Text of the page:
|Publisher||Farrar Straus & Giroux|
|Media type||Print (Hardback & Paperback)|
|Pages||164 pp (first edition, hardback)|
|ISBN||ISBN 0-374-19434-3 (first edition, hardback)|
|LC Class||PR9275.A583 K5638 1990|
Lucy (1990) is a short novel or novella by Jamaica Kincaid. The story begins in medias res: the eponymous Lucy has come from the West Indies to the United States to be an au pair for a wealthy white family. The plot of the novel closely mirrors Kincaid's own experiences.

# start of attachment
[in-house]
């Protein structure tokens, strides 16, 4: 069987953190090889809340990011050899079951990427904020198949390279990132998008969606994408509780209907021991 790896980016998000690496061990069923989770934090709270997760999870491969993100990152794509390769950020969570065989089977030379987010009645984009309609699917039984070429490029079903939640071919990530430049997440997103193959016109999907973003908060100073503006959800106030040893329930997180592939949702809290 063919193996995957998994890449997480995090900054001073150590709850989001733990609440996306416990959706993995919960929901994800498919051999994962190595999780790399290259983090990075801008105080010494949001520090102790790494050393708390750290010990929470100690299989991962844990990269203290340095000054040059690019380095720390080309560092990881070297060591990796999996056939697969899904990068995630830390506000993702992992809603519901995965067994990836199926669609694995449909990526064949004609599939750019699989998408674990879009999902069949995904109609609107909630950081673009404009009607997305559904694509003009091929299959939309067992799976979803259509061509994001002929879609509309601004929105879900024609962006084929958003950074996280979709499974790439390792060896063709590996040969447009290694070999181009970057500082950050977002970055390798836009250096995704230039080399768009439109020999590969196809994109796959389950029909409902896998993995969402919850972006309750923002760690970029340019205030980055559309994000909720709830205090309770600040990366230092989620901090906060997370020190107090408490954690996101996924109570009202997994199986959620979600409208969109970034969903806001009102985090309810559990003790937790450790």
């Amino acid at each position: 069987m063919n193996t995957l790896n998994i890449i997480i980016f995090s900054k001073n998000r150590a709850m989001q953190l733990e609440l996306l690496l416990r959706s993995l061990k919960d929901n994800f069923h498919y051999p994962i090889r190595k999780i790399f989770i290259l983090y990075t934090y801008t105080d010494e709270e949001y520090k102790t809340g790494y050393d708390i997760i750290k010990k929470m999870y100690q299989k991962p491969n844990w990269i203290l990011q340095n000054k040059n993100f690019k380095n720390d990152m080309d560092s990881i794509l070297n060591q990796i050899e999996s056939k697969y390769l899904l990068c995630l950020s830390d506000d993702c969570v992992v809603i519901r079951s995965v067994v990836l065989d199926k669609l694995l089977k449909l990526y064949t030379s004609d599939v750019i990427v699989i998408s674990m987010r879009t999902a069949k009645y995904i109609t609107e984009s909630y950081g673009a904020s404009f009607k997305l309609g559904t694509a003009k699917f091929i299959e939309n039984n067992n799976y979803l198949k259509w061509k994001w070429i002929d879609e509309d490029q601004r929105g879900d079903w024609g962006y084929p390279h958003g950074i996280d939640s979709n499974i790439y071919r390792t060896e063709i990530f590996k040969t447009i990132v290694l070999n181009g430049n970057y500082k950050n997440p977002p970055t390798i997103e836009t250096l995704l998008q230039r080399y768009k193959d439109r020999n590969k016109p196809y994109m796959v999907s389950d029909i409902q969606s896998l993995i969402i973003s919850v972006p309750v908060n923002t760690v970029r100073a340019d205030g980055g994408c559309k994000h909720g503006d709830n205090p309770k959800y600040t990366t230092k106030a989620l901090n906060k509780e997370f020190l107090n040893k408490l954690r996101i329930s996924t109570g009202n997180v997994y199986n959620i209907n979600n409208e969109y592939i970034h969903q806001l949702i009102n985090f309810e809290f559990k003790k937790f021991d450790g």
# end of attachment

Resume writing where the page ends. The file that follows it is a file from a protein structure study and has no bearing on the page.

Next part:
Lucy retains the critical tone of A Small Place but simplifies the style of Kincaid’s earlier work by using less repetition and surrealism. The first of her books set completely outside the Caribbean, Lucy, like most of Kincaid’s writing, has a strong autobiographical basis. The novel’s protagonist, Lucy Josephine Potter, shares one of Kincaid’s given names and her birthday. Like Kincaid, Lucy leaves the Caribbean to become an au pair in a large American city. At nineteen, Lucy is older than previous Kincaid protagonists, which lends the book a more mature and cynical perspective than in her previous fiction. Still, Lucy has pangs of homesickness and unresolved feelings about her mother, and she has never lived on her own or seen much of the world. With plenty of room for growth and Lucy becoming a photographer, the story takes the form of a künstlerroman, a novel in which an artist matures.